African students celebrate unity at conference

An annual conference intended to raise awareness about issues that affect the Africana culture was held at SIU for the first time Saturday.

The African Student Council, a campus Registered Student Organization, hosted the event for the first time this year and was joined by guests from several colleges and universities in Illinois, Iowa and Missouri. The conference was created to unite Midwest college and university African organizations, said Babajide Lawal, a senior from South Holland studying health care management and council president.

Mayor Joel Fritzler welcomed guests by speaking in Setswana, a Botswanian language, which he said he learned while living in Botswana during his time in the Peace Corp.

Fritzler compared his Africa experience to the transition he made in his move to southern Illinois.

Members of the Eastern Illinois African Student Association Dancers perform Saturday in the Student Center as part of the Midwest African Conference. “We’re so happy to spend time with other African-Americans who like expressing their culture,” said Faythe Missick, the group’s founder. “It’s definitely a good time to come down here.” The African Student Council sponsored the event, which included a speaker, open forum discussions and various performances. Laura Roberts-Daily Egyptian

“When I came to southern Illinois, I noticed that the population and culture here is different from other parts of the state, much like the various areas in Africa are all vastly different from one another,” he said.

Leonard Gadzekpo, associate professor of Africana Studies, spoke to conference attendees on subjects he said influences the African and African- American community. He said a major issue within the black community concerns Africana people waiting on Africa’s problems such as its economy to change.

“For a change to take place in Africa, it’s not just the place, its the people and their mentality that needs to change because the spirit of Africa is what’s important,” Gadzekpo said.

During an open discussion, attendees offered opinions on issues in the black community such as support for black business, the perception of black treatment in college and black student success.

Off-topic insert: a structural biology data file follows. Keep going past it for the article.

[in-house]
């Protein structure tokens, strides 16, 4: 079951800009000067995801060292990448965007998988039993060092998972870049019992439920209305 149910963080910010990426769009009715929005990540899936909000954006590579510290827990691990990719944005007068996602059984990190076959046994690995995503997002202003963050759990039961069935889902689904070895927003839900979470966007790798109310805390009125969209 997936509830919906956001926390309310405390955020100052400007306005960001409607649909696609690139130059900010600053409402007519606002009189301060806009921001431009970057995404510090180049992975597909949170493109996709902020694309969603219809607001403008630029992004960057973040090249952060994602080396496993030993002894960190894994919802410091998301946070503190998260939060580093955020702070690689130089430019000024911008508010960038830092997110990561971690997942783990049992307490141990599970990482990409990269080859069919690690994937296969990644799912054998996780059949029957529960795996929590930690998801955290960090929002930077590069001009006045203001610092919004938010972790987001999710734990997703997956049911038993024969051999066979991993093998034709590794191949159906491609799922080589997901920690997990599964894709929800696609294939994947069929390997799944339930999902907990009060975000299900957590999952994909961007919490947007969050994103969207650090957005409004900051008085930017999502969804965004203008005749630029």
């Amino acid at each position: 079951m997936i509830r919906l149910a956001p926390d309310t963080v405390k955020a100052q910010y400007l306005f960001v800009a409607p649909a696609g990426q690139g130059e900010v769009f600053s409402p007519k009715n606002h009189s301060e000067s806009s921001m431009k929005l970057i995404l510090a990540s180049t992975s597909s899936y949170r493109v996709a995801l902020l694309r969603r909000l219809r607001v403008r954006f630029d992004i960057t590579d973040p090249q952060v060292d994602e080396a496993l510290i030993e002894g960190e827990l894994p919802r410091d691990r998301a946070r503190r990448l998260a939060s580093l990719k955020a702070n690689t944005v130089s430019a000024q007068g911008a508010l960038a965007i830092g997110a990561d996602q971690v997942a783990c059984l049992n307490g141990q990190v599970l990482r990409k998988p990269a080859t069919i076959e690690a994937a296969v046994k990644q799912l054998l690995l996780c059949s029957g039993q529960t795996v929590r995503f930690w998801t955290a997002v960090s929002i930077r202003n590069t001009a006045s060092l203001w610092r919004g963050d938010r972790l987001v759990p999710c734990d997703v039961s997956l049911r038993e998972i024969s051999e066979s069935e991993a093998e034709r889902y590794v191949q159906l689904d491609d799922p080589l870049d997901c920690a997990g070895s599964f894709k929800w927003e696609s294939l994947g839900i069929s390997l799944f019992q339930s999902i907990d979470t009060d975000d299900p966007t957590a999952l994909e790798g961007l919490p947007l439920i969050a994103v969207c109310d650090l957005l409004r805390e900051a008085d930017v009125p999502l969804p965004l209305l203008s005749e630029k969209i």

Ibie Hart, a Loyola University student and president of the university’s African Student Alliance program, said she believes there are jealousy issues when it comes to the lack of support amongst black businesses. Hart said blacks cannot blame everyone else for their problems.

“If we constantly say we’re suppressed, then we will forever be suppressed,” she said. “We need to begin helping each other and building one another up instead of being jealous of another black’s success.”

Hart said students should take advantage of the opportunity they are given to attend college, and they should realize they are paying for more than just an education.

“We are paying for bonds with our peers, a sense of community, a success-driven environment,” she said. “If we don’t take advantage of that, then failure is exactly what we will get because you get out what you put in,” Hart said.

Joseph Brown, director of the Africana Studies department, also spoke at the conference and offered advice to attendees on how to succeed in school and in the African and African-American community. Brown said he thinks it is important people know they must go out of their comfort zone to make a change.

“Whatever travels you have made to and from various places, it is important to find home and change the surface,” he said.

Brown said college is the best training for this generation to change the world, but only if students take advantage of it properly.

“Be valued, be courageous, be honest and be patient with your learning,” he said.

Brown told the African students and guests they should realize one of their gifts is the ability to redo any error they make and correct themselves to be better for the future. He said students should make the most of their education by doing anything necessary to gain as much knowledge as possible from wherever they can and to never stop.

He told guests the story of Frederick Douglass, leader of the 1830s-1870 abolitionist movement who taught himself how to read by stealing food from his master’s kitchen and feeding white children who went to school so they would tell him the things they learned at school.

“Students need to have that same motivation for knowledge to get that education by any means necessary,” Brown said.

The conference also featured a dance performance by the Eastern Illinois University African Student Association Dancers as well as a comedy performance by Mueez “Tunde” Adigun, a senior from Evanston studying radio-television.

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